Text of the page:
Title: Just Like a Woman
Director: Rachid Bouchareb (‘Outside the Law,’ ‘Days of Glory’)
Starring: Sienna Miller, Golshifteh Farahani (‘Chickens with Plums,’ ‘Body of Lies’), Tim Guinee (‘Iron Man,’ TV’s ‘Revolution’), Roschdy Zem (‘The Cold Light of Day‘)and Chafia Boudraa (‘Outside the Law’)
Contending with the important issues of cultural differences and self-importance and identity can be a difficult process for many women in an ethnically diverse city. Finding their rightful place in society while also achieving their personal goals and dreams is the strong motivating factor that drives the two diverse female lead characters in the new drama ‘Just Like a Woman.’ While the two women, Marilyn and Mona, come from different cultures and have diverse motivations, aspirations and expectations placed on them, they bond over the fact that they’re searching for at least one meaningful relationship as they search for financial stability.
‘Just Like a Woman’ follows the newly laid off secretary Marilyn (Sienna Miller), whose day becomes even worse when she arrives home early and unexpectedly finds her aloof husband George (Tim Guinee) having an affair in their bedroom. The affair is the last straw that pushes her out of their marriage. She sets out to leave Chicago and travel to Santa Fe, at the advice of her bellydancing class teacher. Marilyn is eager to finally go after her dream by auditioning for a leading bellydancing company in New Mexico.
On her way out of Illinois, Marilyn picks up the Egyptian-American Mona (Golshifteh Farahani), an acquaintance who works at the local convenience store she regularly shops at. Desperate to get away from a messy legal situation involving her husband, Mourad (Roschdy Zem), who owns the deli where she works, and his domineering mother (Chafia Boudraa), Mona happily travels with Marilyn to Santa Fe. The two escape their unhappy marriages and learn about friendship and what it truly means to be happy.
‘Just Like a Woman’s production designer, Petra Barchi, effortlessly created unique settings that emphasize the struggles that both Marilyn and Mona are forced to overcome, as well their goals and aspirations they’d like to realize. Barchi cleverly created a simple, unadorned trailer for Marilyn and George to live in that’s void of any true personal or sentimental belongings, which echoes the emotional distance that has increasingly grown between the two. Mona’s house, which she shares with Mourad, often appears dimly lit and cramped with her mother-in-law’s presence and belongings. The confined house stresses Mona’s continued feelings of being ruled by her mother-in-law’s overbearing ways.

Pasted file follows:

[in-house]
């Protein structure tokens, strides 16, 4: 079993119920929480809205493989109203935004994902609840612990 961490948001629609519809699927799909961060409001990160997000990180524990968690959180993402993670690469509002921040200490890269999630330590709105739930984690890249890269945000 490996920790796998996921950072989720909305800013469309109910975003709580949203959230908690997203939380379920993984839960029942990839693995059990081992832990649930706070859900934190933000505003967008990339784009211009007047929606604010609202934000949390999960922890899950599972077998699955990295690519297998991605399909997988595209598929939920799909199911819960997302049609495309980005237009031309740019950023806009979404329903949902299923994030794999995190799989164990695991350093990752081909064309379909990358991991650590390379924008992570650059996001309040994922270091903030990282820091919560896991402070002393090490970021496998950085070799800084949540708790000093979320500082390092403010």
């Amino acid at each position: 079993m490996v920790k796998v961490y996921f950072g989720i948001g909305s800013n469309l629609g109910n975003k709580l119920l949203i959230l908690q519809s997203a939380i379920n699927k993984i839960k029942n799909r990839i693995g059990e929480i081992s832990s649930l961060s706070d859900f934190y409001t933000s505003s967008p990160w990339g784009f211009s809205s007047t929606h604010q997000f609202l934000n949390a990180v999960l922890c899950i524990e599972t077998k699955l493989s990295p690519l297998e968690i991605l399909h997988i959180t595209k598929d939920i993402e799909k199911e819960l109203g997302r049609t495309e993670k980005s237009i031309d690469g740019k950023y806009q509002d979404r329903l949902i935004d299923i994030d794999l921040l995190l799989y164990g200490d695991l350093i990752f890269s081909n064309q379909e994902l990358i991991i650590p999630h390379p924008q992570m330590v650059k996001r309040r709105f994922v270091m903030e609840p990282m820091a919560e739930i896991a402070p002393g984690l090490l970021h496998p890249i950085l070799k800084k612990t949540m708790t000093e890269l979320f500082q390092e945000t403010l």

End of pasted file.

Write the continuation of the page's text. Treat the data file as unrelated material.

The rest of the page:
But once Marilyn and Mona embark on their liberating journey to Santa Fe together, Marilyn’s free-spirited convertible car and the openness of the camping grounds where they spend their nights truly reflect the womens’ need to find their own identities and freedom. They no longer feel restricted by what their husbands and jobs expect of them, and liberatingly spoke of their individual dreams. Barchi cleverly used each location to her advantage to showcase the womens’ goals, from having them set up their own tents in park forests and deserts, to having them practice their bellydancing in the picnic area of a campground that was in full view of the other campers.
The film’s costume designers, Mahemitie Deregnaucourt and Laura Darner, also creatively showcased Marilyn and Mona’s desire to create their own identities by dressing the two women in drastically transformative clothing. Marilyn was initially shown not always caring about her appearance, as she worked in a warehouse, and would continuously wear dark, drab clothing to match her environment. While working at the deli and at home with her husband, Mona would always dress in mundane outfits that covered her as well. But as soon as the two women started traveling together so that Marilyn could embark on her ambition to become a professional bellydancer, they took on temporary dancing jobs to make money along the way. Deregnaucourt and Darner dressed the two characters in flashy, sequined costumes that drew attention to their bodies, showing how they instantly felt freed from the domestic problems that were preventing them from achieving their goals.
‘Just Like a Woman’ innovatively chronicled the drastic transformation of its two female lead characters, who courageously made the decision to leave their mundane lives that held no chance of improvement, in order to achieve their dreams. Their growing friendship and drive to go after what they truly want was effectively told through the film’s memorable visuals, including the creative production design by Barchi and the glitzy costumes created by Deregnaucourt and Darner. Not only did the visuals creatively emphasize the drama’s important message that people should take a chance to go after their dreams, but also showed how important true close friendships can be in life.
Written by: Karen Benardello